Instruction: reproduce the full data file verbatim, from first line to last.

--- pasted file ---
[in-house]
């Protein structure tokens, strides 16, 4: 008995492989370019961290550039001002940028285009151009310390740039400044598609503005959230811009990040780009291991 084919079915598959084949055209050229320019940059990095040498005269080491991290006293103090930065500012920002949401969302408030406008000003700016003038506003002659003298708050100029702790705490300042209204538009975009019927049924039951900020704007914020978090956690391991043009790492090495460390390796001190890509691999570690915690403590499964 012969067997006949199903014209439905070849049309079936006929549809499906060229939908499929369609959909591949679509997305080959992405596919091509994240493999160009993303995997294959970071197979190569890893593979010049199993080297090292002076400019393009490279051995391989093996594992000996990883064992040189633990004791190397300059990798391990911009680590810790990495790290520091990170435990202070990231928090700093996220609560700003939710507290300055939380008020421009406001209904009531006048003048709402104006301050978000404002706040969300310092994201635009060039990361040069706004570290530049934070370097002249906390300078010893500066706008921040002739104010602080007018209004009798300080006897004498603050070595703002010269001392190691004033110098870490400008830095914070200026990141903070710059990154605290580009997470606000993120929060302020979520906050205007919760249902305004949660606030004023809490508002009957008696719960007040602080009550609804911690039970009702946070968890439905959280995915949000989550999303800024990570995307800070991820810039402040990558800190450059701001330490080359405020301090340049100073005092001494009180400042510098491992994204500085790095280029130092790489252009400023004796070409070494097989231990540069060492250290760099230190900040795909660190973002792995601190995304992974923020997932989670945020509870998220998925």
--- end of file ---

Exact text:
[in-house]
């Protein structure tokens, strides 16, 4: 008995492989370019961290550039001002940028285009151009310390740039400044598609503005959230811009990040780009291991 084919079915598959084949055209050229320019940059990095040498005269080491991290006293103090930065500012920002949401969302408030406008000003700016003038506003002659003298708050100029702790705490300042209204538009975009019927049924039951900020704007914020978090956690391991043009790492090495460390390796001190890509691999570690915690403590499964 012969067997006949199903014209439905070849049309079936006929549809499906060229939908499929369609959909591949679509997305080959992405596919091509994240493999160009993303995997294959970071197979190569890893593979010049199993080297090292002076400019393009490279051995391989093996594992000996990883064992040189633990004791190397300059990798391990911009680590810790990495790290520091990170435990202070990231928090700093996220609560700003939710507290300055939380008020421009406001209904009531006048003048709402104006301050978000404002706040969300310092994201635009060039990361040069706004570290530049934070370097002249906390300078010893500066706008921040002739104010602080007018209004009798300080006897004498603050070595703002010269001392190691004033110098870490400008830095914070200026990141903070710059990154605290580009997470606000993120929060302020979520906050205007919760249902305004949660606030004023809490508002009957008696719960007040602080009550609804911690039970009702946070968890439905959280995915949000989550999303800024990570995307800070991820810039402040990558800190450059701001330490080359405020301090340049100073005092001494009180400042510098491992994204500085790095280029130092790489252009400023004796070409070494097989231990540069060492250290760099230190900040795909660190973002792995601190995304992974923020997932989670945020509870998220998925």